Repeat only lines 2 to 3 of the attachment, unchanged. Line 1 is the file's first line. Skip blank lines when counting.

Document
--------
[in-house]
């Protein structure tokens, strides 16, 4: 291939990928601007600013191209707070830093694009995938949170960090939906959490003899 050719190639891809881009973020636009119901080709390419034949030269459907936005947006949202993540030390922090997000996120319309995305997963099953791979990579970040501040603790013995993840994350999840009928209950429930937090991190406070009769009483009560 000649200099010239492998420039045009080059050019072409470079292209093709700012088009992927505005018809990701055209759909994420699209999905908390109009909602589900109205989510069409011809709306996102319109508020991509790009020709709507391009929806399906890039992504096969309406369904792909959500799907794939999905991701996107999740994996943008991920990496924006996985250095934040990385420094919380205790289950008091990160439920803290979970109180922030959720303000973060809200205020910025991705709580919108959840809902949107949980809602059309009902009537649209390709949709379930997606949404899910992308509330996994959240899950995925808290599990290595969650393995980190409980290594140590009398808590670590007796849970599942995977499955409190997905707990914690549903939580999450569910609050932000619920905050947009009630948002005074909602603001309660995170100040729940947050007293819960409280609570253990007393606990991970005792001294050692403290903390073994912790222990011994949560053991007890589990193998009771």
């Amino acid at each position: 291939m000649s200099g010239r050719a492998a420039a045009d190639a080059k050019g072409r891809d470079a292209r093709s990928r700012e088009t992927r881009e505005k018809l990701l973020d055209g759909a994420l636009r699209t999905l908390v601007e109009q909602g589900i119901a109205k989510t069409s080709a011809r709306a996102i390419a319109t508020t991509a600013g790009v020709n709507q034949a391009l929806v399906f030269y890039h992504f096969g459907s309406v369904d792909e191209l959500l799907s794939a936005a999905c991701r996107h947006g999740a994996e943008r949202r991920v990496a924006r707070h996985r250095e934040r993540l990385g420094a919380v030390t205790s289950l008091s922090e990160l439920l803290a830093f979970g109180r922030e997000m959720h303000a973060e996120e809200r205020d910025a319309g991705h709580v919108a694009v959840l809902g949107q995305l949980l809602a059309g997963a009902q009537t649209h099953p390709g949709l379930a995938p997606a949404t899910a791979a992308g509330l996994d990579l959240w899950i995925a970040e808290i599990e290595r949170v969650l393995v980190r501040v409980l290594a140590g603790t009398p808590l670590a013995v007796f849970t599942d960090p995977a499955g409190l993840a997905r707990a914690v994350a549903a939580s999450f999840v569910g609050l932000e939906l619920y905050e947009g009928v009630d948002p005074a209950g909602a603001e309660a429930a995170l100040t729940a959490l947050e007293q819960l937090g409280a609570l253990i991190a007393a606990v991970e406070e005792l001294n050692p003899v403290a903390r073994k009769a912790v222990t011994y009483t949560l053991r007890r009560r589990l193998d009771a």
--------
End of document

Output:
């Protein structure tokens, strides 16, 4: 291939990928601007600013191209707070830093694009995938949170960090939906959490003899 050719190639891809881009973020636009119901080709390419034949030269459907936005947006949202993540030390922090997000996120319309995305997963099953791979990579970040501040603790013995993840994350999840009928209950429930937090991190406070009769009483009560 000649200099010239492998420039045009080059050019072409470079292209093709700012088009992927505005018809990701055209759909994420699209999905908390109009909602589900109205989510069409011809709306996102319109508020991509790009020709709507391009929806399906890039992504096969309406369904792909959500799907794939999905991701996107999740994996943008991920990496924006996985250095934040990385420094919380205790289950008091990160439920803290979970109180922030959720303000973060809200205020910025991705709580919108959840809902949107949980809602059309009902009537649209390709949709379930997606949404899910992308509330996994959240899950995925808290599990290595969650393995980190409980290594140590009398808590670590007796849970599942995977499955409190997905707990914690549903939580999450569910609050932000619920905050947009009630948002005074909602603001309660995170100040729940947050007293819960409280609570253990007393606990991970005792001294050692403290903390073994912790222990011994949560053991007890589990193998009771």
């Amino acid at each position: 291939m000649s200099g010239r050719a492998a420039a045009d190639a080059k050019g072409r891809d470079a292209r093709s990928r700012e088009t992927r881009e505005k018809l990701l973020d055209g759909a994420l636009r699209t999905l908390v601007e109009q909602g589900i119901a109205k989510t069409s080709a011809r709306a996102i390419a319109t508020t991509a600013g790009v020709n709507q034949a391009l929806v399906f030269y890039h992504f096969g459907s309406v369904d792909e191209l959500l799907s794939a936005a999905c991701r996107h947006g999740a994996e943008r949202r991920v990496a924006r707070h996985r250095e934040r993540l990385g420094a919380v030390t205790s289950l008091s922090e990160l439920l803290a830093f979970g109180r922030e997000m959720h303000a973060e996120e809200r205020d910025a319309g991705h709580v919108a694009v959840l809902g949107q995305l949980l809602a059309g997963a009902q009537t649209h099953p390709g949709l379930a995938p997606a949404t899910a791979a992308g509330l996994d990579l959240w899950i995925a970040e808290i599990e290595r949170v969650l393995v980190r501040v409980l290594a140590g603790t009398p808590l670590a013995v007796f849970t599942d960090p995977a499955g409190l993840a997905r707990a914690v994350a549903a939580s999450f999840v569910g609050l932000e939906l619920y905050e947009g009928v009630d948002p005074a209950g909602a603001e309660a429930a995170l100040t729940a959490l947050e007293q819960l937090g409280a609570l253990i991190a007393a606990v991970e406070e005792l001294n050692p003899v403290a903390r073994k009769a912790v222990t011994y009483t949560l053991r007890r009560r589990l193998d009771a």